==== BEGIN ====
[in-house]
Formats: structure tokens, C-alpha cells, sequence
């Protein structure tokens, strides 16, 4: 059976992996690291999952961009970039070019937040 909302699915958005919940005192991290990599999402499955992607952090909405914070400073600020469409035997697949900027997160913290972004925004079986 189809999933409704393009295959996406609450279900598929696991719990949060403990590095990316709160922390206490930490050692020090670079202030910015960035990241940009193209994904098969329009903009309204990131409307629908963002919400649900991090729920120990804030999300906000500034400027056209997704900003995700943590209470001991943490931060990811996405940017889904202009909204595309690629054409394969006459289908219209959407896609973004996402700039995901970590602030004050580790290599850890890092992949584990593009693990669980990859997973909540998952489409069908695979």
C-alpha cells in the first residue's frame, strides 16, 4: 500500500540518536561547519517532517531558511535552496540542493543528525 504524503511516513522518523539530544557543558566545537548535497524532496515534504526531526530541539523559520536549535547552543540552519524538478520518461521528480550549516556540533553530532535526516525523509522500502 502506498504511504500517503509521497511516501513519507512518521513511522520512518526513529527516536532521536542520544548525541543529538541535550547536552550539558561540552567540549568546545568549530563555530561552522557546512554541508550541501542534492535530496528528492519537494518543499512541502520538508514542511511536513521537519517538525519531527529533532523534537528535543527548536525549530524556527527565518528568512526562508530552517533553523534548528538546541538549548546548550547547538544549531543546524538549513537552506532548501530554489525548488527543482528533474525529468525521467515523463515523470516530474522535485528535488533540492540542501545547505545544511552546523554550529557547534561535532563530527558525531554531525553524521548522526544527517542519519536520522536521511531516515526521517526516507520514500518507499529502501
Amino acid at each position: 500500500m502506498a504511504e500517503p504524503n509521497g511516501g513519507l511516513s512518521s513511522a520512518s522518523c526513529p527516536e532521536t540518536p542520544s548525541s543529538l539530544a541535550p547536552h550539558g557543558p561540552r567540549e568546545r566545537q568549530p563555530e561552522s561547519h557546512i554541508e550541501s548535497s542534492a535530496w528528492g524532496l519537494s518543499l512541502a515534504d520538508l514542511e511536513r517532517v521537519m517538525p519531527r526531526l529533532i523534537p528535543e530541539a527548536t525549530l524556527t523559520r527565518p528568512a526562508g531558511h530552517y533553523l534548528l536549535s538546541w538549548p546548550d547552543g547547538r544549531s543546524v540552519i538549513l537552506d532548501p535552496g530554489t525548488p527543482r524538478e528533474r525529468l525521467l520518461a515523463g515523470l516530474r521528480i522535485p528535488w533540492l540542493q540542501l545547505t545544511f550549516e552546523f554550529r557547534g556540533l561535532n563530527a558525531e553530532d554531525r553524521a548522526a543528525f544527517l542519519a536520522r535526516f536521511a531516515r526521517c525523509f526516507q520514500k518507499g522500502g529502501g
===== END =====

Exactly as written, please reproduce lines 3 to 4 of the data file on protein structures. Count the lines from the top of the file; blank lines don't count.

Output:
């Protein structure tokens, strides 16, 4: 059976992996690291999952961009970039070019937040 909302699915958005919940005192991290990599999402499955992607952090909405914070400073600020469409035997697949900027997160913290972004925004079986 189809999933409704393009295959996406609450279900598929696991719990949060403990590095990316709160922390206490930490050692020090670079202030910015960035990241940009193209994904098969329009903009309204990131409307629908963002919400649900991090729920120990804030999300906000500034400027056209997704900003995700943590209470001991943490931060990811996405940017889904202009909204595309690629054409394969006459289908219209959407896609973004996402700039995901970590602030004050580790290599850890890092992949584990593009693990669980990859997973909540998952489409069908695979």
C-alpha cells in the first residue's frame, strides 16, 4: 500500500540518536561547519517532517531558511535552496540542493543528525 504524503511516513522518523539530544557543558566545537548535497524532496515534504526531526530541539523559520536549535547552543540552519524538478520518461521528480550549516556540533553530532535526516525523509522500502 502506498504511504500517503509521497511516501513519507512518521513511522520512518526513529527516536532521536542520544548525541543529538541535550547536552550539558561540552567540549568546545568549530563555530561552522557546512554541508550541501542534492535530496528528492519537494518543499512541502520538508514542511511536513521537519517538525519531527529533532523534537528535543527548536525549530524556527527565518528568512526562508530552517533553523534548528538546541538549548546548550547547538544549531543546524538549513537552506532548501530554489525548488527543482528533474525529468525521467515523463515523470516530474522535485528535488533540492540542501545547505545544511552546523554550529557547534561535532563530527558525531554531525553524521548522526544527517542519519536520522536521511531516515526521517526516507520514500518507499529502501